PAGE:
In addition they abide by our criteria as they medically screen participants, have days off between ceremonies and small group sizes.

Temple of the Way of Light costs from $3,700 USD and are often 12 days or more, all inclusive and has 6 Ayahuasca Ceremonies.

Ayahuasca in South America

Soltara – Costa Rica and Peru

Possibly the highest quality all around Ayahuasca Retreat in South America and perhaps the world. They do medically screen participants, have experienced shaman(a), take days off in between ceremonies but still have group sizes of maximum 22 with 5 facilitators and shaman(a).

They have a long history of retreat co-ordination and do so with a traditional Shipibo (from the Peruvian Amazon) paradigm. I think one of the most important things they do is to help with ‘integration’ after the ceremonies are completed so that you can interpret the lessons you have gained from the ceremonies more easily and with less guess work.

They run varying retreat lengths and start dates throughout the year in both Costa Rica and Peru which you can learn about on Soltara’s Retreat page.

Ayahuasca Ecuador

Gaia Sagrada

Gaia Sagrada are an all inclusive Ayahuasca Retreat center in Ecuador and seem to me as a highly competent and fun retreat center based on their website. They have a location based in Ecuador, Peru and coming soon to the USA. They have,

  • very good guidance on medical safety in preparation for drinking Ayahuasca with them,
  • have shaman with decades of experience and a lot of support staff (eg fire keepers and singers),
  • they also encourage rest days in between ceremonies which is highly recommended as the medicine is still in your system the next day (even weeks actually) and is still acting upon you in more subtle ways than the ceremonial experiences.
  • they have a maximum of 20-25 people in a ceremony and so it doesn’t quite match our ideal number of 1-12 people as recommended by our Reddit Survey but actually I found it’s hard to find a retreat which satisfies this criteria.
  • As a bonus they also offer,
    • ** Accurate at time of writing

Ayahuasca Colombia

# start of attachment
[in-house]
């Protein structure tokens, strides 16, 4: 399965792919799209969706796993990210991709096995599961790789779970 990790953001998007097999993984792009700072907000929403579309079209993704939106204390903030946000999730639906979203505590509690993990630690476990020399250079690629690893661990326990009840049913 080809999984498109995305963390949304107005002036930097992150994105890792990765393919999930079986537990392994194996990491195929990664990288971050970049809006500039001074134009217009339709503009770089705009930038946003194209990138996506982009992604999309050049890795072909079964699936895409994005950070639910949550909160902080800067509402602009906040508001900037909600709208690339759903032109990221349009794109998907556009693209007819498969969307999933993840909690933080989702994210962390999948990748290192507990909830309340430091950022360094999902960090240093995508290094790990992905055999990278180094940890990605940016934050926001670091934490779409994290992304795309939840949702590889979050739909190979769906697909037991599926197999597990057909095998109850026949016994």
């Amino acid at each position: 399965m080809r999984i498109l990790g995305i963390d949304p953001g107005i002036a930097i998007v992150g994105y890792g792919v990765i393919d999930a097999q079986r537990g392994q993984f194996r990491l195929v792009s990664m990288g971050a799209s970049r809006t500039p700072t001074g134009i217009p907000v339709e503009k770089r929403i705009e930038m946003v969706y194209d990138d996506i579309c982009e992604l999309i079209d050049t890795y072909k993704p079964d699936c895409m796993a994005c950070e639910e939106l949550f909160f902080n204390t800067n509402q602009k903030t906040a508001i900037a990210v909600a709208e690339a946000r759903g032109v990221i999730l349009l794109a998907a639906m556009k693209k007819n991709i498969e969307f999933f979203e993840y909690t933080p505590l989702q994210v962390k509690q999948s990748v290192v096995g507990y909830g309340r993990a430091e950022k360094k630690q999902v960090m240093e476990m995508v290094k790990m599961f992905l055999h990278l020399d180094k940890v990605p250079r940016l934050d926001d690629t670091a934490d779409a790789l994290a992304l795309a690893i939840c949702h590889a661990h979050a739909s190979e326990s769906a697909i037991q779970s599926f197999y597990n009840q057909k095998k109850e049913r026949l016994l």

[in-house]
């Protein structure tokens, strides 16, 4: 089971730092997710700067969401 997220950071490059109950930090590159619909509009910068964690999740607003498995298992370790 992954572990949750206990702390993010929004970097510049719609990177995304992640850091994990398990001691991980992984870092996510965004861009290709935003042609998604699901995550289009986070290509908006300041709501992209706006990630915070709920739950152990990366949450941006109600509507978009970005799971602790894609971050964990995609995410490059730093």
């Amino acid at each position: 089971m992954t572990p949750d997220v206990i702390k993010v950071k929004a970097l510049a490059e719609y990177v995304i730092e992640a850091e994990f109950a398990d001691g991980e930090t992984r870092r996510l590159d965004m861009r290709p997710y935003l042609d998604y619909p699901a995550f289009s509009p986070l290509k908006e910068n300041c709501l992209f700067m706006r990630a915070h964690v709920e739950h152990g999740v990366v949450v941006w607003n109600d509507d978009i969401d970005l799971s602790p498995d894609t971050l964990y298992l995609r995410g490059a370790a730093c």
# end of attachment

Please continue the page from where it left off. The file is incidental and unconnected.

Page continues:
Origen Sagrada

Origen Sagrada was mentioned above under the best retreats in the USA as well. That is because they operate in both the USA and Colombia retreat locations.

The differences between the Colombia and USA retreat is that they they have a smaller amount of people (max 15), more ceremonies (6) and have days off in between for travel, do various tourist activities in the Colombian retreat.

This time also gives a chance to take a break from the medicine and recoup before getting ready for the next. For example, ceremonies 2 and 3 are held over 2 nights in succession. Then there are 4 days off (with activities) and then 4 more ceremonies over 4 successive nights.

Colombian based Origen Sagrada retreat appears to run from about $1650 USD per trip not including your international flights to Bogota.

You can read more about the specifics of the retreat by visiting their Colombian retreat page and then clicking on the particular upcoming retreat where it has a full breakdown of costs and activities and the schedule.

Ayahuasca Brazil

Spirit Vine Retreats

Spirit Vine has a very good reputation and seems to offer a very thorough service in what seems like a safe and thorough approach to drinking Ayahuasca.

I especially like that they have integration sessions in between ceremonies and have a western psychoanalytical background which I think gives them a unique perspective on integration. Western thought and the things you learn in Ayahuasca (meta physical type things) can be difficult to meld together post ceremony for western people who may not be used to meta physical concepts. I think a knowledge of both is very unique and could be very very valuable for integration of the new concepts you may come across in a ceremony